There is a glimmer of hope: Sometimes, the components of once monolithic assemblies are assigned individual part numbers, years down the road. An example is the little plastic button on the seat belt that keeps the buckle from sliding to the floor. Ten years ago you had to replace the entire belt assembly to replace that button; today, you can order them individually.

    Bottom line, there is no way to predict whether, ten years from now, you'll be able to buy parts to service any new BMW transmission. The indicators of history are contradictory and it could go either way.

    ForcedInduction guest

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    Manual trans don't have clutch plates but there is a manual clutch and pressure plate in front of the trans that wears and needs replacing over time. Manual gear boxes do wear and the syncros and bearings are usually what needs to be replaced over time and any gears that show serious wear. As noted by others, now days trannys are pretty much unit replacements so the choice is $6K vs. $12K plus labor, not $780 in parts, if in fact replacement parts can actually be obtain down the road.

    FWIW, car makers pay for cars thru the parts dept. :D It's a reality of life because they have a monopoly.
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    az3579

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    The thing is, by the time the synchros or gears wear (assuming you don't drive irresponsibly with it, such as power shifting), the transmissions will be so dirt cheap to buy another that it won't matter. My Getrag 260 that came in my car originally had over 340k on it before the second gear synchro could be audible, and it still worked fine.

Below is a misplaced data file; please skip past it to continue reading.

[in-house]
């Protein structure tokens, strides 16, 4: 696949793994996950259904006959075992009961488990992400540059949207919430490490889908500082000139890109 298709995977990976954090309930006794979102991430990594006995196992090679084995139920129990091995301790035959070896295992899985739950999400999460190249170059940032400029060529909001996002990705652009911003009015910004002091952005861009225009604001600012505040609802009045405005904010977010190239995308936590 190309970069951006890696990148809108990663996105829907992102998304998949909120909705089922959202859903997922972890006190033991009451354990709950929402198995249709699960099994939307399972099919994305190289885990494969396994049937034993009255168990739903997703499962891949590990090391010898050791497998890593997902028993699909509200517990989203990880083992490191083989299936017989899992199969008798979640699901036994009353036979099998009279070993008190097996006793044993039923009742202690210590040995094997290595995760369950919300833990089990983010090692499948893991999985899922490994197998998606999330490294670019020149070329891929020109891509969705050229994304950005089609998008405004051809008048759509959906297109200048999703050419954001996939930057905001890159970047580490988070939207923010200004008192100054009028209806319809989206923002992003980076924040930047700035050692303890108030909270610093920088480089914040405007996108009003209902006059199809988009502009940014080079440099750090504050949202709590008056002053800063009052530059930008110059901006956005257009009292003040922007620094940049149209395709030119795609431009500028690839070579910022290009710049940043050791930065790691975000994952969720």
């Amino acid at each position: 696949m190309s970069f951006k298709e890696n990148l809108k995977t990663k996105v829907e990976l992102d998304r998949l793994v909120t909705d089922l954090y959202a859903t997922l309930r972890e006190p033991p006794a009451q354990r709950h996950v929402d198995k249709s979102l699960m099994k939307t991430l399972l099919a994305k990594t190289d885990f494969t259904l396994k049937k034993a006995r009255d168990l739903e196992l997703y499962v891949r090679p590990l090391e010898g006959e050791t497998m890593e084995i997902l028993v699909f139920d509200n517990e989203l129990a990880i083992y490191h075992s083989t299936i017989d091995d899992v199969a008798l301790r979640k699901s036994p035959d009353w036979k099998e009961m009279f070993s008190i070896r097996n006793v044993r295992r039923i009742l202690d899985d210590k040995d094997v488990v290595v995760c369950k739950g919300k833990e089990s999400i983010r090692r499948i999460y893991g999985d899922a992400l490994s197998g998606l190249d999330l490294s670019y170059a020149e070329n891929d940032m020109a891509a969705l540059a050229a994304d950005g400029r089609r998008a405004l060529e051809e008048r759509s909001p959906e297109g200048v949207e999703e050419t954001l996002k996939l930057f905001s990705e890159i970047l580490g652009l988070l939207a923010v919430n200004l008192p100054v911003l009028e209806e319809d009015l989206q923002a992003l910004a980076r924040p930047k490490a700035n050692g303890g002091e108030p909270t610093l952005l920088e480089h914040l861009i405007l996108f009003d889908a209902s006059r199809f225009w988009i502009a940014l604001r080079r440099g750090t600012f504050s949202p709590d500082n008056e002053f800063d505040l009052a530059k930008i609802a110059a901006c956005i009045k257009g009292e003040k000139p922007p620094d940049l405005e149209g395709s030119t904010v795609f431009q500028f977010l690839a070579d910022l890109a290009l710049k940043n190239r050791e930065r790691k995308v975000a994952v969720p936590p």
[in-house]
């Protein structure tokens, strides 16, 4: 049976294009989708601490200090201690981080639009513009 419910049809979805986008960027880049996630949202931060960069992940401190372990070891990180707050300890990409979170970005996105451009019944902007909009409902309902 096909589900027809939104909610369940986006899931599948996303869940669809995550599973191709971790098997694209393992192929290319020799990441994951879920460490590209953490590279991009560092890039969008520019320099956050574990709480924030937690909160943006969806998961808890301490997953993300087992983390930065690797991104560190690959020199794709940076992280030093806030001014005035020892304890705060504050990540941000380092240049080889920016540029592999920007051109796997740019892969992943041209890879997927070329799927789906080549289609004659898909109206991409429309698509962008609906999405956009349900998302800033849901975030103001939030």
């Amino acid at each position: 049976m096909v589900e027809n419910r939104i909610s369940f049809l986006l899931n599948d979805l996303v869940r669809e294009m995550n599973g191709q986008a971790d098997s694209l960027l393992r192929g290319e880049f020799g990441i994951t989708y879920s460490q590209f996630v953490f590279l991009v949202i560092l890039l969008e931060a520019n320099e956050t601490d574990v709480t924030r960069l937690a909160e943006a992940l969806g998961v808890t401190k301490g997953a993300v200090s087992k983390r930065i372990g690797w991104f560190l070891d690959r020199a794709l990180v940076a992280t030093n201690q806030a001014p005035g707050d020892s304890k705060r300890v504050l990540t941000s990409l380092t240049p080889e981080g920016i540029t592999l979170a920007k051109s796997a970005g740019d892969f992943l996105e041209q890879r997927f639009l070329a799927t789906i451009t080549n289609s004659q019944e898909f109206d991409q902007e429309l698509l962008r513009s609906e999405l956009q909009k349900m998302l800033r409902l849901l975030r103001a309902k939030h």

ForcedInduction guest

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    It depends on how well the person drives... ;)
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    CSBM5

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    Ah, got it now. I didn't realize you were talking about a worn out clutch/throwout bearing/flywheel situation. I really don't know about the DCT. I do know on the E60 M5 SMG cars that the clutch/flywheel/etc are all changed out just like a normal manual transmission -- no big or special deal.

    Robotrenegade guest

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    You could always get the extended warranty for 3k. In the us its 100,000 miles 10years i think.

    Poleposition guest

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    This logic is just flawed. It reminds me of my parents when they were buying a new Ford when i was a kid. They didnt want to get power windows because it was just something else that could potentially break down the road. The DCT tranny is one of the most enjoyable things about these cars. There is no less of a fun factor with DCT and the performance is better. It is the epitome of new transmission technology available today. Not getting one for the reasons you state is absurd. You probably shouldnt even get an M3 with this thought process. Lots of things could go wrong out of warranty. Better off sticking with a 328. Much less to worry about.